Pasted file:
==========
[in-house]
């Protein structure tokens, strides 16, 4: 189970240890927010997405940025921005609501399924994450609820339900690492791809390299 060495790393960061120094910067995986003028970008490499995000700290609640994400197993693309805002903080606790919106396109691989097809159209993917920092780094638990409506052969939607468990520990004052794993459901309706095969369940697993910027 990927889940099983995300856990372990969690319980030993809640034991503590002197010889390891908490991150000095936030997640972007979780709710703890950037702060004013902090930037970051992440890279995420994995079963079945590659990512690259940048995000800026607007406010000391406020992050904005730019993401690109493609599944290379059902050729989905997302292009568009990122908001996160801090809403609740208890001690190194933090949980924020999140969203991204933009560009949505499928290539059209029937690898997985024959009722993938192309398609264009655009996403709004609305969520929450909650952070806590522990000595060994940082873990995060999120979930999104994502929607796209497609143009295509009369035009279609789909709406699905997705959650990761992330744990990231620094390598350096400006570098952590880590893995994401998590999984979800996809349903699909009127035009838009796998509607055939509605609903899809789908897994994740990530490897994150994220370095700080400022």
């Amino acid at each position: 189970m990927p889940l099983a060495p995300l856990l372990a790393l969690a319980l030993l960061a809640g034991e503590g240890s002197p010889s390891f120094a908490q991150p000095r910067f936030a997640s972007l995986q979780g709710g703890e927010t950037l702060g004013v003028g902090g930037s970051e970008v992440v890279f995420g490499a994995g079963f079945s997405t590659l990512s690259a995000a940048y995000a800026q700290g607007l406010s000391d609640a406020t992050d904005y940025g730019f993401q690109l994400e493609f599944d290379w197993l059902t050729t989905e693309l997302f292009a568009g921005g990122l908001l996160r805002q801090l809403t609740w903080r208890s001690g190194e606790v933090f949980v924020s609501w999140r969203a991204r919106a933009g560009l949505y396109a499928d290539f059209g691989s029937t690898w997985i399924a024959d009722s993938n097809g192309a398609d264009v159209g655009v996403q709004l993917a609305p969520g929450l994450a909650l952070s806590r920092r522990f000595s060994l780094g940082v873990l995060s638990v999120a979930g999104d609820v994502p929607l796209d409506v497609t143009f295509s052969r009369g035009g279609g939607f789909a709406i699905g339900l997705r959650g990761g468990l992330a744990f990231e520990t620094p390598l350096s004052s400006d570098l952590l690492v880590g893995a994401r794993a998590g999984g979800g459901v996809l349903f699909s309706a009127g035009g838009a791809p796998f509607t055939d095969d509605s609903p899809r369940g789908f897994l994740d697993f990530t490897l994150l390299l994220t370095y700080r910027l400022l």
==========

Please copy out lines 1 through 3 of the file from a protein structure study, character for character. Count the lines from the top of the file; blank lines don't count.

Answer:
[in-house]
């Protein structure tokens, strides 16, 4: 189970240890927010997405940025921005609501399924994450609820339900690492791809390299 060495790393960061120094910067995986003028970008490499995000700290609640994400197993693309805002903080606790919106396109691989097809159209993917920092780094638990409506052969939607468990520990004052794993459901309706095969369940697993910027 990927889940099983995300856990372990969690319980030993809640034991503590002197010889390891908490991150000095936030997640972007979780709710703890950037702060004013902090930037970051992440890279995420994995079963079945590659990512690259940048995000800026607007406010000391406020992050904005730019993401690109493609599944290379059902050729989905997302292009568009990122908001996160801090809403609740208890001690190194933090949980924020999140969203991204933009560009949505499928290539059209029937690898997985024959009722993938192309398609264009655009996403709004609305969520929450909650952070806590522990000595060994940082873990995060999120979930999104994502929607796209497609143009295509009369035009279609789909709406699905997705959650990761992330744990990231620094390598350096400006570098952590880590893995994401998590999984979800996809349903699909009127035009838009796998509607055939509605609903899809789908897994994740990530490897994150994220370095700080400022």
């Amino acid at each position: 189970m990927p889940l099983a060495p995300l856990l372990a790393l969690a319980l030993l960061a809640g034991e503590g240890s002197p010889s390891f120094a908490q991150p000095r910067f936030a997640s972007l995986q979780g709710g703890e927010t950037l702060g004013v003028g902090g930037s970051e970008v992440v890279f995420g490499a994995g079963f079945s997405t590659l990512s690259a995000a940048y995000a800026q700290g607007l406010s000391d609640a406020t992050d904005y940025g730019f993401q690109l994400e493609f599944d290379w197993l059902t050729t989905e693309l997302f292009a568009g921005g990122l908001l996160r805002q801090l809403t609740w903080r208890s001690g190194e606790v933090f949980v924020s609501w999140r969203a991204r919106a933009g560009l949505y396109a499928d290539f059209g691989s029937t690898w997985i399924a024959d009722s993938n097809g192309a398609d264009v159209g655009v996403q709004l993917a609305p969520g929450l994450a909650l952070s806590r920092r522990f000595s060994l780094g940082v873990l995060s638990v999120a979930g999104d609820v994502p929607l796209d409506v497609t143009f295509s052969r009369g035009g279609g939607f789909a709406i699905g339900l997705r959650g990761g468990l992330a744990f990231e520990t620094p390598l350096s004052s400006d570098l952590l690492v880590g893995a994401r794993a998590g999984g979800g459901v996809l349903f699909s309706a009127g035009g838009a791809p796998f509607t055939d095969d509605s609903p899809r369940g789908f897994l994740d697993f990530t490897l994150l390299l994220t370095y700080r910027l400022l």